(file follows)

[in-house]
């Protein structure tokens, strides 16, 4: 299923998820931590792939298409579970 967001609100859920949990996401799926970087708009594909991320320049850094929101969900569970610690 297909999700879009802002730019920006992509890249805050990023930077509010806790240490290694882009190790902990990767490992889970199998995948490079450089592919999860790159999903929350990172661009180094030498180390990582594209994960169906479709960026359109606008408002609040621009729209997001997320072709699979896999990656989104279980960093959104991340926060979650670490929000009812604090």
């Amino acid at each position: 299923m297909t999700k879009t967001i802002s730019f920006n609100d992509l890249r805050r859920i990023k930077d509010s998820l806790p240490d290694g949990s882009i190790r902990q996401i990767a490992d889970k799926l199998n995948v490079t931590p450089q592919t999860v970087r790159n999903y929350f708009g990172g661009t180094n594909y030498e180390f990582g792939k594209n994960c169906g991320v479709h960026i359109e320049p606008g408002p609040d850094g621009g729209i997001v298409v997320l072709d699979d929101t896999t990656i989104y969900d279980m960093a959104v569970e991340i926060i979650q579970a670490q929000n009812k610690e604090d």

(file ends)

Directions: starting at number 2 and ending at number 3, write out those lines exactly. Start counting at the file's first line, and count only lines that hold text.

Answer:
């Protein structure tokens, strides 16, 4: 299923998820931590792939298409579970 967001609100859920949990996401799926970087708009594909991320320049850094929101969900569970610690 297909999700879009802002730019920006992509890249805050990023930077509010806790240490290694882009190790902990990767490992889970199998995948490079450089592919999860790159999903929350990172661009180094030498180390990582594209994960169906479709960026359109606008408002609040621009729209997001997320072709699979896999990656989104279980960093959104991340926060979650670490929000009812604090």
């Amino acid at each position: 299923m297909t999700k879009t967001i802002s730019f920006n609100d992509l890249r805050r859920i990023k930077d509010s998820l806790p240490d290694g949990s882009i190790r902990q996401i990767a490992d889970k799926l199998n995948v490079t931590p450089q592919t999860v970087r790159n999903y929350f708009g990172g661009t180094n594909y030498e180390f990582g792939k594209n994960c169906g991320v479709h960026i359109e320049p606008g408002p609040d850094g621009g729209i997001v298409v997320l072709d699979d929101t896999t990656i989104y969900d279980m960093a959104v569970e991340i926060i979650q579970a670490q929000n009812k610690e604090d």